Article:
With the prospect of a Republican president who could conceivably repeal and replace ObamaCare, it is time for ObamaCare opponents to take a hard look at their "replace" plans. As I have argued elsewhere, expanding health savings accounts -- a proposal I call Large HSAs -- beats other alternatives like health-insurance tax credits. In short, if opponents succeed in repealing ObamaCare, Large HSAs would take another step in the direction of a market system. Health-insurance tax credits would constitute a step backward, because they would simply resurrect some of ObamaCare's worst features--including an individual mandate and much of ObamaCare's government spending and redistribution.
I set off a kerfuffle last week when I wrote that Sen. Marco Rubio's (R-FL) ObamaCare replacement plan contains an individual mandate in the form of tax credits for health insurance. Rubio supporters and others were none too pleased.
- “Rubio’s Health Plan Has an Individual Mandate” (me, National Review Online)
- “Marco Rubio’s Healthcare Plan Absolutely Does Not Contain An Individual Mandate” (Ryan Ellis, Forbes)
- "Squabble over Rubio plan highlights GOP impasse on ACA replacement" (Harris Meyer, Modern Healthcare)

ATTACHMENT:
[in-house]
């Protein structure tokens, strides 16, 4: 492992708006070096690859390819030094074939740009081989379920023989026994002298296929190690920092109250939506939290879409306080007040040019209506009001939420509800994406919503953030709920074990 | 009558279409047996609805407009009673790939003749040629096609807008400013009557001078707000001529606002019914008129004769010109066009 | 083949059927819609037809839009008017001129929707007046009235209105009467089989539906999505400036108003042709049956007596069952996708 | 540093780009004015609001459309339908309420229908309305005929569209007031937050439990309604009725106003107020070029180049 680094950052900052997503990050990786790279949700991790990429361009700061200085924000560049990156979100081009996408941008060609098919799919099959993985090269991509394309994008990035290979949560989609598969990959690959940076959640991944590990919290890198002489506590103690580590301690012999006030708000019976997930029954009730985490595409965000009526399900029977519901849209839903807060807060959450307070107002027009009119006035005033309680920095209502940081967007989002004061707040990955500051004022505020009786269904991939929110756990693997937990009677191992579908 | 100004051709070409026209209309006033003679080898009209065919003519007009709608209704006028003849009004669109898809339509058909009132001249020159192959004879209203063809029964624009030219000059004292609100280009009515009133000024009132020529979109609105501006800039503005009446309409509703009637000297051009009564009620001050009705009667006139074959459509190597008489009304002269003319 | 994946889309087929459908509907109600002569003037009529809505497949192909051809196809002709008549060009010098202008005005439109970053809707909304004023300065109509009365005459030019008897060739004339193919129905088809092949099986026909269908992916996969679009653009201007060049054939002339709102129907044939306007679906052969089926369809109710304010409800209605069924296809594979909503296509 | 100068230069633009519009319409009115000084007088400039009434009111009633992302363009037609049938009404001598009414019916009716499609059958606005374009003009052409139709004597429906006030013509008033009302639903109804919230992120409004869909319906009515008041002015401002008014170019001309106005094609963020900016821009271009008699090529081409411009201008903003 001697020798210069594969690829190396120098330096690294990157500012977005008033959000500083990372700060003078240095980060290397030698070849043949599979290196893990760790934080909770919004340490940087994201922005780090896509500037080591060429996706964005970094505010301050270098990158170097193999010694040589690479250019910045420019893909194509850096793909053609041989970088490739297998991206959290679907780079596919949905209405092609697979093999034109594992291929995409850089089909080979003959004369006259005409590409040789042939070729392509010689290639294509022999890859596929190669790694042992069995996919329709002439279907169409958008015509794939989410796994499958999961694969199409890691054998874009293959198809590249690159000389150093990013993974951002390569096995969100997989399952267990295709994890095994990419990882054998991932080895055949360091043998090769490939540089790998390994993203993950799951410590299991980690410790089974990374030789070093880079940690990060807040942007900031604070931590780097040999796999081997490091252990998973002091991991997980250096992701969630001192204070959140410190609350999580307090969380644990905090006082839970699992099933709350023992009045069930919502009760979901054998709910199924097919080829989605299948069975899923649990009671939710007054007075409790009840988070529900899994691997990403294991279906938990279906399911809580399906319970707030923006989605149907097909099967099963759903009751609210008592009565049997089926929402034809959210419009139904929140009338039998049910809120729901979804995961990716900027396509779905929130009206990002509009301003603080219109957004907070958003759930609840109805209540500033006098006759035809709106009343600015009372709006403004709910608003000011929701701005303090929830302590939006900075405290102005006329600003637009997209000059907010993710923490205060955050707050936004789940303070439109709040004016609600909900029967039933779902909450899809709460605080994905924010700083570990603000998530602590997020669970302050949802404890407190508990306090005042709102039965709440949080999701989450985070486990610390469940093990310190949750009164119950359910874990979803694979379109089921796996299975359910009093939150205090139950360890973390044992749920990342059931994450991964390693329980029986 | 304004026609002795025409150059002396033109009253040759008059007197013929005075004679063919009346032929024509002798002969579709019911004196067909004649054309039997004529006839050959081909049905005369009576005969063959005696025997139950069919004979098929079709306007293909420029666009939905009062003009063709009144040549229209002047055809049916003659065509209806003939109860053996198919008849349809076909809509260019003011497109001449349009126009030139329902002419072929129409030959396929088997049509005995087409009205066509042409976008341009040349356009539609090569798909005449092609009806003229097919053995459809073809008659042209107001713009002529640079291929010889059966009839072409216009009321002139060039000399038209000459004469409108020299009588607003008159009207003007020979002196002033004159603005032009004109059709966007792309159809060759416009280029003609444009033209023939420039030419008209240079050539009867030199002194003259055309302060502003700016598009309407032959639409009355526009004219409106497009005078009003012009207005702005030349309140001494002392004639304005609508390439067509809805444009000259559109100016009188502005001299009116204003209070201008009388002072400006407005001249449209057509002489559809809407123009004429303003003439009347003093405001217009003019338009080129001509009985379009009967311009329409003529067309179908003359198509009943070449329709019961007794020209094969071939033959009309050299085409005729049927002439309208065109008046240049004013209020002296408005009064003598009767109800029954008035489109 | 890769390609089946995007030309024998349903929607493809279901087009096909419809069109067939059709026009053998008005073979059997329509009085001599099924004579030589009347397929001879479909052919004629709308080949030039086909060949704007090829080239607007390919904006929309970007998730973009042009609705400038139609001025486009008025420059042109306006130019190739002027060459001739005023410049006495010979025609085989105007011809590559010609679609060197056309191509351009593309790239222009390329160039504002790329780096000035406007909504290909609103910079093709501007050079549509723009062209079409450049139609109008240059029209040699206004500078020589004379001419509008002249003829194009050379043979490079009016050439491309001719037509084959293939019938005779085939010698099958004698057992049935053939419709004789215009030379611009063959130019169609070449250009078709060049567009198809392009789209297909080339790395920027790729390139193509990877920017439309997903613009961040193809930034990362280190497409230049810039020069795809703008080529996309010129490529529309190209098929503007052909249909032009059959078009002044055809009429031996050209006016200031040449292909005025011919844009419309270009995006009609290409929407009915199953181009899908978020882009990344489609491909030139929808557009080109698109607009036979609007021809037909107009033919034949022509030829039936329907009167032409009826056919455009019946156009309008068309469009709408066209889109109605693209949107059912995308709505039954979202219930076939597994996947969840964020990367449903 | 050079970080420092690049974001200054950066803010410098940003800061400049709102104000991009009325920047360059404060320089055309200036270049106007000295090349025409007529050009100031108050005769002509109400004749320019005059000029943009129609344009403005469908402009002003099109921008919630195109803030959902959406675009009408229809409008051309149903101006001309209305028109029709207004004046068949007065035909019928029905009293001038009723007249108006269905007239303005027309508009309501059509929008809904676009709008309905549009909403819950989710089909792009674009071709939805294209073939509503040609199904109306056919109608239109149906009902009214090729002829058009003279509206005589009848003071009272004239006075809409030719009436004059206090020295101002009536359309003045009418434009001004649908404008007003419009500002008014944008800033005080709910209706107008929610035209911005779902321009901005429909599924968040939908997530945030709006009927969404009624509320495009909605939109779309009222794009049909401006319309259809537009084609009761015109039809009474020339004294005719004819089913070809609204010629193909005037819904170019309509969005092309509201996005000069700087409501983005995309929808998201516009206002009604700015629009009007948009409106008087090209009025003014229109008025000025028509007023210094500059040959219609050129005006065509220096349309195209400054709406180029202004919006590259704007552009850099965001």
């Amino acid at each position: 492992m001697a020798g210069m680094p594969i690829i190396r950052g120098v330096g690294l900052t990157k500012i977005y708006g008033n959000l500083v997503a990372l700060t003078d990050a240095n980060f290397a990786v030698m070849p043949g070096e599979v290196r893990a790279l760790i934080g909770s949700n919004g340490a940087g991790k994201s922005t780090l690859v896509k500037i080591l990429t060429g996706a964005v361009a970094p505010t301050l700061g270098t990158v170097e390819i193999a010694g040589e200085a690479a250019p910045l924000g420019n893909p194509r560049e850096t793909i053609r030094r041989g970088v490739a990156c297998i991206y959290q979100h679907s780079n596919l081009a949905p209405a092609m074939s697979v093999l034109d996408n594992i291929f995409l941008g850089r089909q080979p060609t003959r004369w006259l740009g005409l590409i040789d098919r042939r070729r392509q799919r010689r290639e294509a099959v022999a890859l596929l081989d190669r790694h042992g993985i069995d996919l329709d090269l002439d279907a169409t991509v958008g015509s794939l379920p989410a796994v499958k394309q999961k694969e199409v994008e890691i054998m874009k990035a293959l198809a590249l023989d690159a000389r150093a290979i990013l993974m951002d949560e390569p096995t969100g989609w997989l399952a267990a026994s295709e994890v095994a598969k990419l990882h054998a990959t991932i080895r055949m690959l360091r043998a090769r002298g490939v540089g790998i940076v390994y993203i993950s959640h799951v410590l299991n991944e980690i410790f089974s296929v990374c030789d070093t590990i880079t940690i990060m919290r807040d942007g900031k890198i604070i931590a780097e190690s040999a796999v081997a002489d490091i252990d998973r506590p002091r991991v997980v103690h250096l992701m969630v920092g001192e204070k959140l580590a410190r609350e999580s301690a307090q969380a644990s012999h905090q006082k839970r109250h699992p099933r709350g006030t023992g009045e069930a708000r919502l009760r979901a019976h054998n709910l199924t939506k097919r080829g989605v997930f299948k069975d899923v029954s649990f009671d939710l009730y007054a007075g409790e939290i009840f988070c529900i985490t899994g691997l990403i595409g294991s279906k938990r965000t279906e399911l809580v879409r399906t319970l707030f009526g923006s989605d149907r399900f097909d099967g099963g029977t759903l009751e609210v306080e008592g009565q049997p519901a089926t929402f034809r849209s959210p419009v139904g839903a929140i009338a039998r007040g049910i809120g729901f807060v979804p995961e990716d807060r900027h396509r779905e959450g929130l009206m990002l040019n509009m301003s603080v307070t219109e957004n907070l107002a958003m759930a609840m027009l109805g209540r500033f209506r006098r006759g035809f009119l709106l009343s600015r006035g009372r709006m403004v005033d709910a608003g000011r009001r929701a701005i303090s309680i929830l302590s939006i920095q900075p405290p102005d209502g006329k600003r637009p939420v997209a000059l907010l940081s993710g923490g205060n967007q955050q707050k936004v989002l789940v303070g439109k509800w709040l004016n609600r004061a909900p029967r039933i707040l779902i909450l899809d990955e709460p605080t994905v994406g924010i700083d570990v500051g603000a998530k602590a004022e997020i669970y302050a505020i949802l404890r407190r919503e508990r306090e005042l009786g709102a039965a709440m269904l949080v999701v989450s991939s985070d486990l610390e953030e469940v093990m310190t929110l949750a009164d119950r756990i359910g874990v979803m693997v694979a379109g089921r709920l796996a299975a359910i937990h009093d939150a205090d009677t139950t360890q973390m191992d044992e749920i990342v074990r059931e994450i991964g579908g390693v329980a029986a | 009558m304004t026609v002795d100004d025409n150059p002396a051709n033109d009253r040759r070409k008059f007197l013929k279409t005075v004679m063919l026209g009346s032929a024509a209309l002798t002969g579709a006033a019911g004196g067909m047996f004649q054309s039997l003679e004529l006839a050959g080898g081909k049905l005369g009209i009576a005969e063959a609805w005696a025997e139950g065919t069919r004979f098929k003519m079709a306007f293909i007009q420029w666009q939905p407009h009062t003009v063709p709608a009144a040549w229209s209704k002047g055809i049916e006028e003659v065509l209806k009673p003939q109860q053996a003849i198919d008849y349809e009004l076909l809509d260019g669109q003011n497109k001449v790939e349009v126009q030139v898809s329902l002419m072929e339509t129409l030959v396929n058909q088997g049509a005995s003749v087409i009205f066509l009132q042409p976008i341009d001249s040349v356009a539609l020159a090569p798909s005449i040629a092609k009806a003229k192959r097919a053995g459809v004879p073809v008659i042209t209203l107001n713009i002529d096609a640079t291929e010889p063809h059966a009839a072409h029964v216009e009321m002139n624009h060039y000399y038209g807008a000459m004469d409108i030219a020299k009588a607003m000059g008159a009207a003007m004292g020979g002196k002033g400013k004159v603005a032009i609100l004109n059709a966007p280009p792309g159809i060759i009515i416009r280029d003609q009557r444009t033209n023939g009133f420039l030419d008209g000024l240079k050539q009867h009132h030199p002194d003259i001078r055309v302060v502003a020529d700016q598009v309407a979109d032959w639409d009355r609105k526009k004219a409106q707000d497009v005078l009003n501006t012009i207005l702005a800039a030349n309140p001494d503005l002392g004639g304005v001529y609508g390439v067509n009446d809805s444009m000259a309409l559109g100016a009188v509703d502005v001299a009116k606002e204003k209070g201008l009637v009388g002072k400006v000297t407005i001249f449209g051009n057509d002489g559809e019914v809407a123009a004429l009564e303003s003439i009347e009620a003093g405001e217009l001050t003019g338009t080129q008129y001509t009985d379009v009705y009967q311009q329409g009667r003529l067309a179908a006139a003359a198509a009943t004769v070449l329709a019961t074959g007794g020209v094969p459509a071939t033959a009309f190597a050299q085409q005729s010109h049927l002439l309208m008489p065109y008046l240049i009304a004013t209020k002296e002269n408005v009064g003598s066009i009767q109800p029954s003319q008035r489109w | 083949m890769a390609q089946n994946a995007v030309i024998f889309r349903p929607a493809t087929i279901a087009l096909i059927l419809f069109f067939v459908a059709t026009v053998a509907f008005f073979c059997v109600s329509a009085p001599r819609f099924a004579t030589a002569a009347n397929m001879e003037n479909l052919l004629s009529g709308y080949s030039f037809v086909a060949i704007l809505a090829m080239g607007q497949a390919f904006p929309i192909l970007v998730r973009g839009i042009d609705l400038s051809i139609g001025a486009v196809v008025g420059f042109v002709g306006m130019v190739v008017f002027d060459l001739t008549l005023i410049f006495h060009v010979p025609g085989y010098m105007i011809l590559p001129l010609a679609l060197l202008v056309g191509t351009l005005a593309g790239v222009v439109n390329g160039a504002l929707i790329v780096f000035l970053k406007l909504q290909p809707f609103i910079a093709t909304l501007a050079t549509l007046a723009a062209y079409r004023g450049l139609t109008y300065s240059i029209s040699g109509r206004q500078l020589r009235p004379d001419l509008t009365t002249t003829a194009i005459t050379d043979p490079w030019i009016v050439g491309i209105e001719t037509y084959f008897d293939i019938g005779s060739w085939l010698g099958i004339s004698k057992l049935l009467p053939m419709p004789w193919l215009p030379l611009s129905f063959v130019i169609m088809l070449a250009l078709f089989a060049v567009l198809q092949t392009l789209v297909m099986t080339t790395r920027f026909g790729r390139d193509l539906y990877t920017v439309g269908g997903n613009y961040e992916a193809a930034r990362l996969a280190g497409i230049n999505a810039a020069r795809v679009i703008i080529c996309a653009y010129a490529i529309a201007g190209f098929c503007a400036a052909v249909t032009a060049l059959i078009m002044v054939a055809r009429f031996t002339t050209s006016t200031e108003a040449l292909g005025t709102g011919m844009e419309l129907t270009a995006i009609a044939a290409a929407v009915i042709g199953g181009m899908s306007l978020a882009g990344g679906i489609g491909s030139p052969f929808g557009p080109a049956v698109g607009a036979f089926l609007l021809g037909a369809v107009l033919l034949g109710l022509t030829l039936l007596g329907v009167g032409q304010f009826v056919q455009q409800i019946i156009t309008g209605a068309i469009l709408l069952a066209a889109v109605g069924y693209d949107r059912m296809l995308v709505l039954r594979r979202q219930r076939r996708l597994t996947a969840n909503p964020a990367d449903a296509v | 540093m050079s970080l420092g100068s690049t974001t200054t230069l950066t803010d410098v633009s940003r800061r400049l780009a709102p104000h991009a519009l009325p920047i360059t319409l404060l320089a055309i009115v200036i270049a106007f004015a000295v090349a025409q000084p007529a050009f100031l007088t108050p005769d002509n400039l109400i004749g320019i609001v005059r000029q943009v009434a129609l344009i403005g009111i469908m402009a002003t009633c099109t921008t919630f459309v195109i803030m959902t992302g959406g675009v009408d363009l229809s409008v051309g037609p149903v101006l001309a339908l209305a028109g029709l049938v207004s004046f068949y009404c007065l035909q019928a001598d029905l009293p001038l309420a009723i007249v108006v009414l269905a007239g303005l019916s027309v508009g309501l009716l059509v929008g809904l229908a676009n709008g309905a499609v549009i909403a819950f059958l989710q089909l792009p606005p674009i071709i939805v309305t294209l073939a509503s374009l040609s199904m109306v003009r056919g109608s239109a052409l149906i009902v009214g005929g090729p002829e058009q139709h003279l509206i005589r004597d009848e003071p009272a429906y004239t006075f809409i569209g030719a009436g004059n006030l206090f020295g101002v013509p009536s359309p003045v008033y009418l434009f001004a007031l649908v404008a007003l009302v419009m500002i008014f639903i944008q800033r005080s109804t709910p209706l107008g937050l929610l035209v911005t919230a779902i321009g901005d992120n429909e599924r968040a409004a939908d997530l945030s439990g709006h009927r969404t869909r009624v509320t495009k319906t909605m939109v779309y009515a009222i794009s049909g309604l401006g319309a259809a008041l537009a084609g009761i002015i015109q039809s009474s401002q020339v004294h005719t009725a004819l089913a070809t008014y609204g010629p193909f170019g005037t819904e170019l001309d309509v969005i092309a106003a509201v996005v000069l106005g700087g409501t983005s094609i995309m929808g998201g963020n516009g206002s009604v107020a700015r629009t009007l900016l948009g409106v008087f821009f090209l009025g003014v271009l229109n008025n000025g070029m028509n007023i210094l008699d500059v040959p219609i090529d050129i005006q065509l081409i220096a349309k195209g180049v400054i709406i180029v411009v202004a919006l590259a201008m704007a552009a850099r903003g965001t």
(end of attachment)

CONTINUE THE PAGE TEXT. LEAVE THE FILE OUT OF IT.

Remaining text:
- “Yes, Marco Rubio's Obamacare Replacement Plan -- Tax Credits -- Is An Individual Mandate” (me, Forbes)
- “Rubio's Health Plan Offers Choice And Freedom, Not Mandates” (Grace-Marie Turner, Forbes)
- “When Is A Mandate Not A Mandate, And Why Does It Matter?” (Robert Book, Forbes)
- “No, Rubio’s Plan Does Not Include an Individual Mandate” (Jim Capretta, National Review Online)
For those who are interested, here's my short response to Capretta's well-taken argument that Large HSAs also involve a mandate:
- Unlike tax credits or a standard deduction for health insurance, Large HSAs would consolidate and reduce the burden of all existing health-related tax preferences (i.e., mandates). So while a mandate would remain, it would only be a mandate to contribute to an HSA, where the money could only be saved or spent on health insurance or medical care, or passed on to one’s heirs. Thus, at worst, it would be a mandate to save one’s own money.
- The tax preference/mandate that would exist under Large HSAs would therefore be far less restrictive than either the existing smorgasbord of health-care mandates in the tax code, or that smorgasbord with a health-insurance tax credit layered on top.
- My preference is to eliminate all health-related tax preferences/mandates in the tax code, because doing so would lead to better health care, particularly for the most vulnerable. Large HSAs would take a huge step in that direction. They would deliver an effective tax cut of nearly $1 trillion per year, and in so doing would greatly facilitate a transition to a tax code with no health-related tax preferences/mandates, because that tax cut would remove the greatest obstacle to that transition.
There's a lot more to say about tax credits vs. Large HSAs, and I will return to this question soon.